Life after narcissistic abuse – Overcoming

Relationship end, or really……..

Africanfinestmums blog post - Life after narcissistic abuse - Overcoming

It’s taken me seven years to start speaking on my experiences of an abusive relationship. The length of the relationship itself, in fact.  Am I over him? Absolutely. Am I over the relationship? I think so. Am I over the abuse? I’m barely getting started. We’re approaching International Women’s Day and it’s in this energy that I’d like to focus on how we’re still controlled, even after the relationship has come to an end.

Co-parenting with a narcissist is hard, incredibly fucking hard. Trying to have an adult conversation with someone who ignores you or makes personal verbal attacks and doesn’t give you clarity, is challenging.

It’s taken me a long time to recognise and accept where this man is still controlling me and still abusive. It’s kind of crazy how we can expect it all to end because we live in separate houses, because the relationship is over.

I told myself that moving away would help me regain my life, create a sense of freedom that I never knew I needed. And it did in some ways, but I’ve remained locked into some unhealthy habits and it’s time for it to end.


My roots weren’t healthy ones

Africanfinestmums blog post - Life after narcissistic abuse - Overcoming

I grew up in an abusive home, I never knew my dad and my first stepdad sexually abused me. My second stepdad was mentally and emotionally abusive, and I felt the wrath of never referring to him as “Dad”. My expectations in relationships were non-existent and my views of men were low. I knew I hated to be sexually objectified by men, even at 18 years old it made me feel uncomfortable. But it was the only language I knew in engaging with me or them engaging with me. Have you ever wondered why you do certain things? Why you get into the relationships that you do? Why you hold onto connections that have lost their spark? I do, I think about it a lot.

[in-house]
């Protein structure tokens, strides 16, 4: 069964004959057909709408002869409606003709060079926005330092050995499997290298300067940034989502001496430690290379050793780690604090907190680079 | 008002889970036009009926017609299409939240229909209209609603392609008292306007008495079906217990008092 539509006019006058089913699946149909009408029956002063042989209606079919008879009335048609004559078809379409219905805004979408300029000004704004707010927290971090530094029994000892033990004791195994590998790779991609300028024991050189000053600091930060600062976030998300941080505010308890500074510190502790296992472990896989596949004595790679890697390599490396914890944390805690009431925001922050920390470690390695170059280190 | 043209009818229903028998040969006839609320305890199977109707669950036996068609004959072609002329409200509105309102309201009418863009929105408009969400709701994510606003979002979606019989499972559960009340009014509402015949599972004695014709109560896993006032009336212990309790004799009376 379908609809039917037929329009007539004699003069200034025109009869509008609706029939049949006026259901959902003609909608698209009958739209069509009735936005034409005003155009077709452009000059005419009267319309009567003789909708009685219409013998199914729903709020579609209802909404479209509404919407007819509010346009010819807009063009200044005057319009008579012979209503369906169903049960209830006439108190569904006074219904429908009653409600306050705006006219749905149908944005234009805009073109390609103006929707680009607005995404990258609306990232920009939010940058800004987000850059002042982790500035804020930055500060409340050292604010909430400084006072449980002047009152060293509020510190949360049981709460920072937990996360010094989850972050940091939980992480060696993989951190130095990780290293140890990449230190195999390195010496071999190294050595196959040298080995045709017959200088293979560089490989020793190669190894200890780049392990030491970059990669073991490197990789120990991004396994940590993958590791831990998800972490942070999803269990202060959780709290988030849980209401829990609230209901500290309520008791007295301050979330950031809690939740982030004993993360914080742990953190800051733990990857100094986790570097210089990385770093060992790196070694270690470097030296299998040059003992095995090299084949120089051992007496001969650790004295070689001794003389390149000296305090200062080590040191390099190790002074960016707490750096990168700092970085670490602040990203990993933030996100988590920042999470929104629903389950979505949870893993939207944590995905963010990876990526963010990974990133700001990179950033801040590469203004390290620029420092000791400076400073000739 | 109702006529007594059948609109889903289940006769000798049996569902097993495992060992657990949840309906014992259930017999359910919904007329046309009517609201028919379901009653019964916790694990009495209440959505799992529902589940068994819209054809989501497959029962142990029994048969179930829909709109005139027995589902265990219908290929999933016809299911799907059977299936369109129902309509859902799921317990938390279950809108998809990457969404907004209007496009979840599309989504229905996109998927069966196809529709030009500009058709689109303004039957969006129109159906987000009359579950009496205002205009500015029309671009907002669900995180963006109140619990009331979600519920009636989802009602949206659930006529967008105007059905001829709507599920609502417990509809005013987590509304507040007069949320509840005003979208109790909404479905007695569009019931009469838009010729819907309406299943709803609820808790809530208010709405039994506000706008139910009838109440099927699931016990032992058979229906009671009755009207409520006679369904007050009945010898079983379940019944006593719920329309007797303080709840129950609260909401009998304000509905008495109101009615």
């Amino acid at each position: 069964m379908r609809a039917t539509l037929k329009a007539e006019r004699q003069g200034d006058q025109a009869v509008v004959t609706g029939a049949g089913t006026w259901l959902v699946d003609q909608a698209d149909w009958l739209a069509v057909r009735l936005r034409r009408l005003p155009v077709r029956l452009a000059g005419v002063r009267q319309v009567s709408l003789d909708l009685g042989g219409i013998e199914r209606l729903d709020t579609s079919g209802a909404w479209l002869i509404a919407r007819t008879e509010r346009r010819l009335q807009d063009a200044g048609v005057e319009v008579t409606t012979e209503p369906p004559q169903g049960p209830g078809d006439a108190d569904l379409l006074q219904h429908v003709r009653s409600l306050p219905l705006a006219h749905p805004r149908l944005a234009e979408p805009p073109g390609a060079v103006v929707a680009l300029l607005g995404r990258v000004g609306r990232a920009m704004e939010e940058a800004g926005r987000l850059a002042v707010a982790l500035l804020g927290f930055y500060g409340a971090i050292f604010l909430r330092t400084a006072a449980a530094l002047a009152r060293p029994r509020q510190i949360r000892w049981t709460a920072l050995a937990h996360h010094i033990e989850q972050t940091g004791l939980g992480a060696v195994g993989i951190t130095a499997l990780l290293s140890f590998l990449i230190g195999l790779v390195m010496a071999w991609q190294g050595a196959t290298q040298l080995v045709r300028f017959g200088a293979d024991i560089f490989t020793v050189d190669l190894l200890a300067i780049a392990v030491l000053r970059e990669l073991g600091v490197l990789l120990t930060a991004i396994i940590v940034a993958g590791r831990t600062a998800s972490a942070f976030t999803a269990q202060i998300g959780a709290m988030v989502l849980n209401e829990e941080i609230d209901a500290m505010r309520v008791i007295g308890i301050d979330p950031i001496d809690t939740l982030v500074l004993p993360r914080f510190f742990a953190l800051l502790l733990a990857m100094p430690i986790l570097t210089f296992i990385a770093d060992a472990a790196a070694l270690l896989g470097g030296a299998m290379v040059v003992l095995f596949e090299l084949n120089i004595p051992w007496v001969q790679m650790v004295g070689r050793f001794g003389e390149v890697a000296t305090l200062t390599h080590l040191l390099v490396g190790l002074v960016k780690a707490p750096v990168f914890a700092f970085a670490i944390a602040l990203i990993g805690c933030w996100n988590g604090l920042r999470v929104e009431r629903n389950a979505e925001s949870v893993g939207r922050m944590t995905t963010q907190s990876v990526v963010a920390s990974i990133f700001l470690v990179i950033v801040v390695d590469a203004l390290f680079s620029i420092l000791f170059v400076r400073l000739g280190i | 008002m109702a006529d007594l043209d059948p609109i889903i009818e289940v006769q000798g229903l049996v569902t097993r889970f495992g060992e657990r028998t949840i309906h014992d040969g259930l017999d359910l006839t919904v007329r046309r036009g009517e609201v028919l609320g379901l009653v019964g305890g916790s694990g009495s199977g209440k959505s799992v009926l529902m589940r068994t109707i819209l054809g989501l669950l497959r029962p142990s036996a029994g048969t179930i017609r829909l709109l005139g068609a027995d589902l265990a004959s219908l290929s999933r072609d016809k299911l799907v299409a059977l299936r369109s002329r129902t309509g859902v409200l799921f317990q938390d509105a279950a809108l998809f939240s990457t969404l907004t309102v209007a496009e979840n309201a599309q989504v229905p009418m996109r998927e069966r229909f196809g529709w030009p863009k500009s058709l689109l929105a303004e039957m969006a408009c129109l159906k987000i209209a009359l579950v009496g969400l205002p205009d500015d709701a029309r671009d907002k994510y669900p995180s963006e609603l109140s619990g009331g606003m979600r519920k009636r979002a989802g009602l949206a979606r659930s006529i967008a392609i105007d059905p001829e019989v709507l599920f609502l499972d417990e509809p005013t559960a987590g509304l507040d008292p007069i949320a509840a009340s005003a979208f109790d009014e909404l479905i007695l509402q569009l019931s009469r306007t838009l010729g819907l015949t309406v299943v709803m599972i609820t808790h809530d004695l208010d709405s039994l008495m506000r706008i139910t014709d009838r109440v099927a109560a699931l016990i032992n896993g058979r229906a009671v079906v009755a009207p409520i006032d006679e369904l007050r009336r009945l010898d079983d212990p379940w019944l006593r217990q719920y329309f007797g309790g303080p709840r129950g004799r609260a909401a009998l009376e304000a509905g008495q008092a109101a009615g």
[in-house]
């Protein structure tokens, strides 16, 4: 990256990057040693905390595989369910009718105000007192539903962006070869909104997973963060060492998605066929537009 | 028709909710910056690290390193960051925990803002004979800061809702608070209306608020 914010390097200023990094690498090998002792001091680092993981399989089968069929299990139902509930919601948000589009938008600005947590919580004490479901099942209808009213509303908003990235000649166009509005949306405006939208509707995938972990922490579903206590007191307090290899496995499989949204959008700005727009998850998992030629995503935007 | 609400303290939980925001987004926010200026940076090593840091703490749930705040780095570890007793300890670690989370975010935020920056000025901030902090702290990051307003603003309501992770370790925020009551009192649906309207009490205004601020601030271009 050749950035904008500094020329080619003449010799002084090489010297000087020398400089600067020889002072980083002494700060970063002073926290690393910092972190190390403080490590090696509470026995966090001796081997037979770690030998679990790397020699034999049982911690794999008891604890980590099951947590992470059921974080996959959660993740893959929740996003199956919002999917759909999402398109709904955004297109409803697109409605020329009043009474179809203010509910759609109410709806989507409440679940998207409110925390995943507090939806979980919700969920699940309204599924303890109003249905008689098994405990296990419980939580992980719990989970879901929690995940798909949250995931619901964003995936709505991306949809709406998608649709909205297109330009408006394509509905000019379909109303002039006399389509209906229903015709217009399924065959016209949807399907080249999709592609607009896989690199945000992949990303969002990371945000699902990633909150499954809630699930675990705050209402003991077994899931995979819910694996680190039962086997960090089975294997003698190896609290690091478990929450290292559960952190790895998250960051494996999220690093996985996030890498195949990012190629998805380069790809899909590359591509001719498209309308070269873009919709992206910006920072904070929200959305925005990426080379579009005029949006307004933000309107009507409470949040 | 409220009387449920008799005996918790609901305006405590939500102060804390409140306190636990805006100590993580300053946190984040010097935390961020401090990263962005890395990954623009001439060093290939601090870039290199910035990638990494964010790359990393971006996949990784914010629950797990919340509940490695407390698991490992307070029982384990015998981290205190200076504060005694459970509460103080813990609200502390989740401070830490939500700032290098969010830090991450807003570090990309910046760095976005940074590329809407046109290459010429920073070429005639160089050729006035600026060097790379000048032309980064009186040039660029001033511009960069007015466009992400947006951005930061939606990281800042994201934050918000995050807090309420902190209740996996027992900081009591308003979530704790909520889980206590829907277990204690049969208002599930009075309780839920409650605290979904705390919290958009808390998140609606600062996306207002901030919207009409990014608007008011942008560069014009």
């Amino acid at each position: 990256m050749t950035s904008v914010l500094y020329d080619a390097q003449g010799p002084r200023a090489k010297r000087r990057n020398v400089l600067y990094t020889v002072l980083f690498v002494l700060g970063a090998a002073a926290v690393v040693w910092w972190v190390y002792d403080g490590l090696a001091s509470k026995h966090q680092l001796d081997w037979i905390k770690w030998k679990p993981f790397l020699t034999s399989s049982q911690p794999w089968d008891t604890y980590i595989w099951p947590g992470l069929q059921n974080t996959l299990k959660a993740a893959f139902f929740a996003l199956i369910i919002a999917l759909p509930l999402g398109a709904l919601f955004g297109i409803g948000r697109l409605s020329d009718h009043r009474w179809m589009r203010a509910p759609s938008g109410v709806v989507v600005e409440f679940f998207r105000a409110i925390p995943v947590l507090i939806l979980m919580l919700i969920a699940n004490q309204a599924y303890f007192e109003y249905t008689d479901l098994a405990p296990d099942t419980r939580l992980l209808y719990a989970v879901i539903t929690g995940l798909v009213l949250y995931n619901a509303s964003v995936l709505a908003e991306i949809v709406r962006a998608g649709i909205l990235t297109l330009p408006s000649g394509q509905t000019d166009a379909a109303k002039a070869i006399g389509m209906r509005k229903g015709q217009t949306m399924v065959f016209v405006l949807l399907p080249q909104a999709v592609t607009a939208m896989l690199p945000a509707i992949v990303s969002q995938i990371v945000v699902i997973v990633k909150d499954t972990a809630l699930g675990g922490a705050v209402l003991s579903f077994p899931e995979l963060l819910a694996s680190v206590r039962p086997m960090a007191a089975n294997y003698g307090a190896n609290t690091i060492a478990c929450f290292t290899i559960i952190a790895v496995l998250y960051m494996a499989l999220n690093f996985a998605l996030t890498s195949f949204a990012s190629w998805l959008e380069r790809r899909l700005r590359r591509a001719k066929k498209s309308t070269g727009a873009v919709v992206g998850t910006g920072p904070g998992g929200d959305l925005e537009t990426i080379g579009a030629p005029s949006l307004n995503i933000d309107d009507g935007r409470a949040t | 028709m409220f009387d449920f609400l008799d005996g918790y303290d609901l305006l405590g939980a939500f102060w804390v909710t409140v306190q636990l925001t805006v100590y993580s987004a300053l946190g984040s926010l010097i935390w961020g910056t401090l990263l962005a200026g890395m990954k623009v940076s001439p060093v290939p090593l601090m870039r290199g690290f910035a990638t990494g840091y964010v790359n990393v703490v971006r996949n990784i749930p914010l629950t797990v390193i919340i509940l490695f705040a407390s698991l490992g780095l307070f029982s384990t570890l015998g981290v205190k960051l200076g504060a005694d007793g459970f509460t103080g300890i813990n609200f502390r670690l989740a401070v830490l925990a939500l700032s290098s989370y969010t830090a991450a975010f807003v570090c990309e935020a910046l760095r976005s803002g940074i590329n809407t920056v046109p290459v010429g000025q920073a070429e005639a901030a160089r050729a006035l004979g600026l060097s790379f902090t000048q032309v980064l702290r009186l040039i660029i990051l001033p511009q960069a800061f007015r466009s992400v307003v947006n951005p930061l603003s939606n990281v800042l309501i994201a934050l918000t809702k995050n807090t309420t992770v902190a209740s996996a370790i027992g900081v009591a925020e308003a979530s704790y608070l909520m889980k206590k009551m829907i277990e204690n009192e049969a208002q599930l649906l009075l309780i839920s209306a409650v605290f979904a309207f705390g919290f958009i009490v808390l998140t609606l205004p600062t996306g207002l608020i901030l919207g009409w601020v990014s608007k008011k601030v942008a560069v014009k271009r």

I never knew I had a choice in who I chose to engage with on a romantic level, those boundaries were never taught to me. I went along with interest, feeling flattered that someone would even give me the time of day.


Getting sucked in

Africanfinestmums blog post - Life after narcissistic abuse - Overcoming

When I met the narcissist, I was in a sad and lonely mental space, nursing a broken heart from losing my mother to cancer. I was lost, head stuck in dark clouds and totally going through the motions of an empty life. It sounds bleak but it was. And when our paths crossed and I felt the intensity of his interest, I felt like I’d been saved. And isn’t that how they get you? When you’re at your most vulnerable?

I didn’t see it then, but I became dependant. It was encouraged and it was embraced, why? Because of course it benefited him. After he cheated, my self-esteem became so low I stopped caring about myself. All I cared about was pleasing him and proving myself to him, showing him how worthy I was of loyalty and love. When I think about it now, I feel a little sad. I was so desperate to be accepted, I felt like I needed him to be whole, and I realise now he capitalised upon that. I allowed myself to be hurt and manipulated for years because I truly believed that was the only way.

I don’t look back with regret, I know what I know now and I’m not in the place I was. I’ve recognised where the narcissist still has influence, where he has demonstrated total power and control. And for years, I have allowed it to continue, feigning ignorance, pleading helplessness, but it is not the truth.


Find your voice, you need to find it

Africanfinestmums blog post - Life after narcissistic abuse - Overcoming